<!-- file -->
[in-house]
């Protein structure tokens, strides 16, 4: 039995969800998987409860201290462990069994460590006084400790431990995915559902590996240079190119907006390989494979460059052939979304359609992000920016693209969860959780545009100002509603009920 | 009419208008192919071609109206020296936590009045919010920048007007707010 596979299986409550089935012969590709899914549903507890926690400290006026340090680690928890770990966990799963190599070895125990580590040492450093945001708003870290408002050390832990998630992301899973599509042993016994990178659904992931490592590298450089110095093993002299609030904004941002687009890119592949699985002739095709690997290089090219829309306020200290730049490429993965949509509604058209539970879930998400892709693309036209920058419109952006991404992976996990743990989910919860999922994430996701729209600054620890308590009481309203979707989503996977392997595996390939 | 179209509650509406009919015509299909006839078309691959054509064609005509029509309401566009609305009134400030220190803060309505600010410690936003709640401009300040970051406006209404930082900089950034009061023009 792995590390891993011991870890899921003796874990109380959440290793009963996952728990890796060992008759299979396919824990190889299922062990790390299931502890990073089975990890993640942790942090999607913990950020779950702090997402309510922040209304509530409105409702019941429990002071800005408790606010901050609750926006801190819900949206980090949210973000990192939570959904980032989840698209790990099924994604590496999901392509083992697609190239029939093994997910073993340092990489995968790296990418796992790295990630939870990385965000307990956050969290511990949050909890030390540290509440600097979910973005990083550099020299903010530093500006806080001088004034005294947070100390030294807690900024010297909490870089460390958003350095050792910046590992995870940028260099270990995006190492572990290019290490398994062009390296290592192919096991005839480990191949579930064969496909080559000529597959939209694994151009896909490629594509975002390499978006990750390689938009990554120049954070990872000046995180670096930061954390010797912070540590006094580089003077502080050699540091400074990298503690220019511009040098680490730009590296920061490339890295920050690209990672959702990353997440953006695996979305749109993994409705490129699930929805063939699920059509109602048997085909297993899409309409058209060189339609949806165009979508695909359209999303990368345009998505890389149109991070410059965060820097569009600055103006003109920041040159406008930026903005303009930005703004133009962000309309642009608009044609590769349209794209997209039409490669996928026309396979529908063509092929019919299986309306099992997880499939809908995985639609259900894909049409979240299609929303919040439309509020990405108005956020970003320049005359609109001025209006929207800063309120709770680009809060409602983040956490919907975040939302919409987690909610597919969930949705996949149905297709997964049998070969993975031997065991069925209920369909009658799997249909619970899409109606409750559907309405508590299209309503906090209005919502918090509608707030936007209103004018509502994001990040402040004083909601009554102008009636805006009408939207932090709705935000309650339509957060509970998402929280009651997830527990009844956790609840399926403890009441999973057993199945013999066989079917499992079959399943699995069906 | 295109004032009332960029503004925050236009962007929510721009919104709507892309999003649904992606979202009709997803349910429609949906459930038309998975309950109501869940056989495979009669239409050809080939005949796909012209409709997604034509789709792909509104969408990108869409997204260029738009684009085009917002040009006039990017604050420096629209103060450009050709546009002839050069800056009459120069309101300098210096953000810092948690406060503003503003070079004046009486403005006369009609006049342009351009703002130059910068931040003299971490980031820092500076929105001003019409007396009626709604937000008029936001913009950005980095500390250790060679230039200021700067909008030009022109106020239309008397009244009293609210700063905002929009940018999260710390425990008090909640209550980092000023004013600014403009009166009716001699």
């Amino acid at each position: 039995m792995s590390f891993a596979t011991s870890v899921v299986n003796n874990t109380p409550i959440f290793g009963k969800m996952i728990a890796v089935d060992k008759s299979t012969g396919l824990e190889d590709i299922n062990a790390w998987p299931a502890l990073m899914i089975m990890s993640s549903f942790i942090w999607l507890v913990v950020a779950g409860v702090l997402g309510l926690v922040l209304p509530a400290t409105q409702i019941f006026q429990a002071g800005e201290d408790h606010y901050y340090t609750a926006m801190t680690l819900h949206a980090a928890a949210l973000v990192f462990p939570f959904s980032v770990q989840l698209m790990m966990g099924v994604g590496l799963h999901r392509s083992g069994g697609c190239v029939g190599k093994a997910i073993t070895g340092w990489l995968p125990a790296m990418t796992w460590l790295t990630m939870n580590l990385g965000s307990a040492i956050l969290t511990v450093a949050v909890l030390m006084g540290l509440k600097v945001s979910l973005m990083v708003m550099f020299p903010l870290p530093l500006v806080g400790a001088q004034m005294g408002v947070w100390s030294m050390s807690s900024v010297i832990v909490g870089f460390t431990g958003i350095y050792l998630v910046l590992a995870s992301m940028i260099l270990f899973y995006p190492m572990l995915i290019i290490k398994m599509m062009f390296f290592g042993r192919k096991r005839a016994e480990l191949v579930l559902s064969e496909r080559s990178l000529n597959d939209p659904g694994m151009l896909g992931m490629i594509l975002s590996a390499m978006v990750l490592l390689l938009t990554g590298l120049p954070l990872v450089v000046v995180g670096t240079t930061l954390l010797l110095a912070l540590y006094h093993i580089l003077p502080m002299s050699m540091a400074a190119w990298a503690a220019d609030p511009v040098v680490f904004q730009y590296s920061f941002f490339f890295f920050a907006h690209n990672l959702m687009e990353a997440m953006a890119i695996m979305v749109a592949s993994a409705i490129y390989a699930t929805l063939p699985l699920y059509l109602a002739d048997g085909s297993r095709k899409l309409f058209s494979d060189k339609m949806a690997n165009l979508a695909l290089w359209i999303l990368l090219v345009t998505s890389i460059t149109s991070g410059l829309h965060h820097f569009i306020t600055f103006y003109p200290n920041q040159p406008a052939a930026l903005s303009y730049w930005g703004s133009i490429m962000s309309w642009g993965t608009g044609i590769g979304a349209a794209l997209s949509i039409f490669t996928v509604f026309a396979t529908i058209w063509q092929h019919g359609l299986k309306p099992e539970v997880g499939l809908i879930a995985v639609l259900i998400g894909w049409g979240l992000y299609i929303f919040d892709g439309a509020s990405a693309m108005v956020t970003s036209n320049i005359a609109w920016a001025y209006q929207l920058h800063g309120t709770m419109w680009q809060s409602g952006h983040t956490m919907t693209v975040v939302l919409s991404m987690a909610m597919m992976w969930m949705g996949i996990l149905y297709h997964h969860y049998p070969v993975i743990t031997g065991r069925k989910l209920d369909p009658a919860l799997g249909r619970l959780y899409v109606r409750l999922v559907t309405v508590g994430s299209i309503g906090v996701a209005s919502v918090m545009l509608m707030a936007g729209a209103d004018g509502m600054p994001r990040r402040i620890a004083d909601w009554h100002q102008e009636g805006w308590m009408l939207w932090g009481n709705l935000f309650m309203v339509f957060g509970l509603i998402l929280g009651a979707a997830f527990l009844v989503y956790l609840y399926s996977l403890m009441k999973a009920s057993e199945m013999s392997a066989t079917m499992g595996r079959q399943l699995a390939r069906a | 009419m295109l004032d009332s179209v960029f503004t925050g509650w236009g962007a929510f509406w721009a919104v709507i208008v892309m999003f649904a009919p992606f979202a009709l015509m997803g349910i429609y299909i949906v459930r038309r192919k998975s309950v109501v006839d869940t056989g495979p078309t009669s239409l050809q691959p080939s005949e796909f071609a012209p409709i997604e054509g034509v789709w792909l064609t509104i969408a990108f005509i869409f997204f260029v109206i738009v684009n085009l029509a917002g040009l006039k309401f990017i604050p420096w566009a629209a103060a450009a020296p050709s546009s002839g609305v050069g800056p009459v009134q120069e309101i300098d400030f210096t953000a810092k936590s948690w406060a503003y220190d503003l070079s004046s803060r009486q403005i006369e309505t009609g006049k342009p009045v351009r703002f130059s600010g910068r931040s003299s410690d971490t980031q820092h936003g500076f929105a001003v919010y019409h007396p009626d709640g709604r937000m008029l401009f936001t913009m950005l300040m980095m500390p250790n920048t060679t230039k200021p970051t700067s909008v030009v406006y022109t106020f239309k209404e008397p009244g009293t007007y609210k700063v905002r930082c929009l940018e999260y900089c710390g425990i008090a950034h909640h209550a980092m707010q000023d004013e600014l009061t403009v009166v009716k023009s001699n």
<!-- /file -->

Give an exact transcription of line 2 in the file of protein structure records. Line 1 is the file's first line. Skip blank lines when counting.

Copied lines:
């Protein structure tokens, strides 16, 4: 039995969800998987409860201290462990069994460590006084400790431990995915559902590996240079190119907006390989494979460059052939979304359609992000920016693209969860959780545009100002509603009920 | 009419208008192919071609109206020296936590009045919010920048007007707010 596979299986409550089935012969590709899914549903507890926690400290006026340090680690928890770990966990799963190599070895125990580590040492450093945001708003870290408002050390832990998630992301899973599509042993016994990178659904992931490592590298450089110095093993002299609030904004941002687009890119592949699985002739095709690997290089090219829309306020200290730049490429993965949509509604058209539970879930998400892709693309036209920058419109952006991404992976996990743990989910919860999922994430996701729209600054620890308590009481309203979707989503996977392997595996390939 | 179209509650509406009919015509299909006839078309691959054509064609005509029509309401566009609305009134400030220190803060309505600010410690936003709640401009300040970051406006209404930082900089950034009061023009 792995590390891993011991870890899921003796874990109380959440290793009963996952728990890796060992008759299979396919824990190889299922062990790390299931502890990073089975990890993640942790942090999607913990950020779950702090997402309510922040209304509530409105409702019941429990002071800005408790606010901050609750926006801190819900949206980090949210973000990192939570959904980032989840698209790990099924994604590496999901392509083992697609190239029939093994997910073993340092990489995968790296990418796992790295990630939870990385965000307990956050969290511990949050909890030390540290509440600097979910973005990083550099020299903010530093500006806080001088004034005294947070100390030294807690900024010297909490870089460390958003350095050792910046590992995870940028260099270990995006190492572990290019290490398994062009390296290592192919096991005839480990191949579930064969496909080559000529597959939209694994151009896909490629594509975002390499978006990750390689938009990554120049954070990872000046995180670096930061954390010797912070540590006094580089003077502080050699540091400074990298503690220019511009040098680490730009590296920061490339890295920050690209990672959702990353997440953006695996979305749109993994409705490129699930929805063939699920059509109602048997085909297993899409309409058209060189339609949806165009979508695909359209999303990368345009998505890389149109991070410059965060820097569009600055103006003109920041040159406008930026903005303009930005703004133009962000309309642009608009044609590769349209794209997209039409490669996928026309396979529908063509092929019919299986309306099992997880499939809908995985639609259900894909049409979240299609929303919040439309509020990405108005956020970003320049005359609109001025209006929207800063309120709770680009809060409602983040956490919907975040939302919409987690909610597919969930949705996949149905297709997964049998070969993975031997065991069925209920369909009658799997249909619970899409109606409750559907309405508590299209309503906090209005919502918090509608707030936007209103004018509502994001990040402040004083909601009554102008009636805006009408939207932090709705935000309650339509957060509970998402929280009651997830527990009844956790609840399926403890009441999973057993199945013999066989079917499992079959399943699995069906 | 295109004032009332960029503004925050236009962007929510721009919104709507892309999003649904992606979202009709997803349910429609949906459930038309998975309950109501869940056989495979009669239409050809080939005949796909012209409709997604034509789709792909509104969408990108869409997204260029738009684009085009917002040009006039990017604050420096629209103060450009050709546009002839050069800056009459120069309101300098210096953000810092948690406060503003503003070079004046009486403005006369009609006049342009351009703002130059910068931040003299971490980031820092500076929105001003019409007396009626709604937000008029936001913009950005980095500390250790060679230039200021700067909008030009022109106020239309008397009244009293609210700063905002929009940018999260710390425990008090909640209550980092000023004013600014403009009166009716001699």